[Bitcoin-segwit2x] Strong 2-Way Replay Protection

Moe Adham moe at bitaccess.co
Tue Oct 10 15:06:28 UTC 2017


Agreed, Thanks Mike.

Many of us are on this mailing list to stay informed about the technical
requirements in supporting S2X. We may not all agree if it is going to
happen, or why; for those of us with businesses to run, we need to keep our
customers happy regardless the outcome (we all have customers in both
camps).

For that reason, it would be really beneficial if we could have one mailing
list on this subject that is strictly related *strictly to technical
details of this software version*, versus continuous political chatter.

--
*Moe Adham, MSc, BEng **|* Co-Founder

*bitaccess.co <http://www.bitaccess.co/>*
Cell: *+1 858 877 3420*

On Tue, Oct 10, 2017 at 10:52 AM, Mike Belshe via Bitcoin-segwit2x <
bitcoin-segwit2x at lists.linuxfoundation.org> wrote:

> Hey - this thread is degrading into unproductive, off-topic noise.  If no
> more points are to be made about technical discussion of split-chain/replay
> protection, then lets just stop.
>
> Mike
>
>
> On Tue, Oct 10, 2017 at 7:49 AM, Jared Lee Richardson via Bitcoin-segwit2x
> <bitcoin-segwit2x at lists.linuxfoundation.org> wrote:
>
>> > SPV is a weaker security model.
>>
>> Yes, for those USERS.  Guess what... Most users do not need Fort Knox
>> levels of security.
>>
>> Properly done SPV wallets can become trustless up to millions of
>> dollars of economic value transferred because of the economic penalty
>> properties of mining.
>>
>> Since there is no such vulnerability inherent in the ecosystem;
>> Blocksizes can be increased now.
>>
>> > It also has pretty bad scaling properties that need to be addressed if
>> the intention is for all users to run SPV clients.
>>
>> Oh, isn't that the thing you wrote and multiple core developers
>> reviewed and approved but you literally forgot that computers can do
>> caching and can batch requests, which ruins pretty much all of the
>> math you did?
>>
>> And it isn't even a very good argument after ignoring that.  Those are
>> completely fixable problems.  Are things being prioritized to work on
>> that?  I can say that 2x is prioritizing it.  But I guess if no one
>> prioritizes the things that "must happen" so Bitcoin can scale... we
>> can't ever scale!  Yay!
>>
>>
>> On Tue, Oct 10, 2017 at 7:41 AM, Jared Lee Richardson
>> <jaredr26 at gmail.com> wrote:
>> >> The moral of the story here is we should be conservative/humble with
>> the security assumptions of bitcoin.
>> >
>> > No, the moral of the story is that you are literally choking the
>> > growth of the ecosystem based on assumptions.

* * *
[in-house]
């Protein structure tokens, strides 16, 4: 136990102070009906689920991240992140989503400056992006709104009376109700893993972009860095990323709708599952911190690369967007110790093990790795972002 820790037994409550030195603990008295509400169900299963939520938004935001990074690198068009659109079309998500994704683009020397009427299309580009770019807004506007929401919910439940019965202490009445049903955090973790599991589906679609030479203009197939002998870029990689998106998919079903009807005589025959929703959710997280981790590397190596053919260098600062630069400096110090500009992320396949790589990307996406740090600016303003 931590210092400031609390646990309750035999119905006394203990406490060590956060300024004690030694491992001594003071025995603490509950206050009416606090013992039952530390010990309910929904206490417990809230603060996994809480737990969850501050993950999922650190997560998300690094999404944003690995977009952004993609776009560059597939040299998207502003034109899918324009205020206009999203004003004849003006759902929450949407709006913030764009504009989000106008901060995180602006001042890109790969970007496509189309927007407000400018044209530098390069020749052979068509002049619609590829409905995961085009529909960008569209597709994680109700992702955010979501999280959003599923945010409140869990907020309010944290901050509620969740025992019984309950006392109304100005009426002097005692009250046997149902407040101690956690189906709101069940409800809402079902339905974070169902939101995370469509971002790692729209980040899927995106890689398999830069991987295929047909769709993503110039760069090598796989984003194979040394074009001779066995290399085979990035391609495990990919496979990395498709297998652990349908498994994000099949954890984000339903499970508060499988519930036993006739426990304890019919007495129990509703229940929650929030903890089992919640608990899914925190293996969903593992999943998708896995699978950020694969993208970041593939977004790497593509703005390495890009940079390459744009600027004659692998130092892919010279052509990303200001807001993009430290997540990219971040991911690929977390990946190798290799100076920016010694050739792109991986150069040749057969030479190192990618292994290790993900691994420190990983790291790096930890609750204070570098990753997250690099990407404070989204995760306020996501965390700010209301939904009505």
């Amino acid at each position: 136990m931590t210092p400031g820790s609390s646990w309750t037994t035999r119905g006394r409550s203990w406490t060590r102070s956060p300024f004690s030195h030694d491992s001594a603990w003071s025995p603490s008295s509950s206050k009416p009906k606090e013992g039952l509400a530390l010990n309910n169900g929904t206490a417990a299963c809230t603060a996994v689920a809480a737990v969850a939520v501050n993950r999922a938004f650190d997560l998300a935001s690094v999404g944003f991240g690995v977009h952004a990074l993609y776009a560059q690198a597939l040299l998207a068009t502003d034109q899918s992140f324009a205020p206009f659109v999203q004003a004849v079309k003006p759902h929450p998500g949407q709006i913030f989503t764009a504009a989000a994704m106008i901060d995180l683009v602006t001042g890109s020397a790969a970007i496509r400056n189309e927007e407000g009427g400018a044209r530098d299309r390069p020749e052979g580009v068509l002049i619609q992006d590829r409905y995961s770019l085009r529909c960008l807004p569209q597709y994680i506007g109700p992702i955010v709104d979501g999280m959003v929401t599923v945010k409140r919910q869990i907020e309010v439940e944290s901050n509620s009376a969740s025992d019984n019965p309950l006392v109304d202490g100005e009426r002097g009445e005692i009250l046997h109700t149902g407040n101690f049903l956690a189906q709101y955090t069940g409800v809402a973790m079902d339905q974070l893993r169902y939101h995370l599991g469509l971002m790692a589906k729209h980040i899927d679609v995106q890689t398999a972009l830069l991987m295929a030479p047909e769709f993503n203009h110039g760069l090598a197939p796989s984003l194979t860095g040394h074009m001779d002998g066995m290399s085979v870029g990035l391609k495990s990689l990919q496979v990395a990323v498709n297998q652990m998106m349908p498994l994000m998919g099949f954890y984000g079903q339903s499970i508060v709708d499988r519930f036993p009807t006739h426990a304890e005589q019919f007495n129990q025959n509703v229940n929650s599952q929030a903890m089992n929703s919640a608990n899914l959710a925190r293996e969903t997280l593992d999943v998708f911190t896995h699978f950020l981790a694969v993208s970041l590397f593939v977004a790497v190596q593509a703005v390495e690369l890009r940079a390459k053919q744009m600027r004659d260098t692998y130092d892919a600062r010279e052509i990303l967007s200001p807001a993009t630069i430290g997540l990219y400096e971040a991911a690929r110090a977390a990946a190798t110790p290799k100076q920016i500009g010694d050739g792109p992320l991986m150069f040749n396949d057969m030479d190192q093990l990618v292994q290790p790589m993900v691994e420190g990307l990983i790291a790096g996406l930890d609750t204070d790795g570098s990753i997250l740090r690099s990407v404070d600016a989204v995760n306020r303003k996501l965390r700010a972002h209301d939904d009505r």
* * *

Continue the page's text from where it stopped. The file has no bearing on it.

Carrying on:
>> >
>> >> but an example of a vulnerability found less than a year ago is Sergio
>> Demian Lerner's FindAndDelete exploit.
>> >
>> > Those aren't unsolvable issues related to blocksize.  When those are
>> > found, we fix them.  End of story.
>> >
>> >> however if there is a throughput increase to the system this can be
>> setup faster (and cheaper).
>> >
>> > ... Which was fixed.  So now we can increase the blocksize.
>> >
>> >
>> > Refusing to increase the blocksize is doing REAL measurable damage to
>> > Bitcoin.  If you don't have a real measurable attack that we
>> > absolutely must protect ourselves against, increasing the blocksize is
>> > a no brainer.
>> >
>> >
>> > On Tue, Oct 10, 2017 at 7:29 AM, Chris Stewart <chris at suredbits.com>
>> wrote:
>> >>>Can you please show an attack whereby bigger blocks decreases
>> >> Bitcoin's "security model"?  What's the game theory of that attack
>> >> scenario?  What's the metrics / measurement when Bitcoin should know
>> >> it is in danger?
>> >>
>> >> I don't have a specific vulnerability on hand -- and it would be
>> extremely
>> >> irresponsible of me to disclose it via a mailing list (!) -- but an
>> example
>> >> of a vulnerability found less than a year ago is Sergio Demian Lerner's
>> >> FindAndDelete exploit.
>> >>
>> >> https://bitslog.wordpress.com/2017/01/08/a-bitcoin-transacti
>> on-that-takes-5-hours-to-verify/
>> >>
>> >> This was a serious vulnerability before it was patched. It is made
>> worse by
>> >> a throughput increase to our system as you can fit more of these txs
>> in a
>> >> block.
>> >>
>> >> Another example of Christopher Jeffrey's exploit at breaking bitcoin.
>> He
>> >> emphasizes that the setup for this attack takes a long time -- which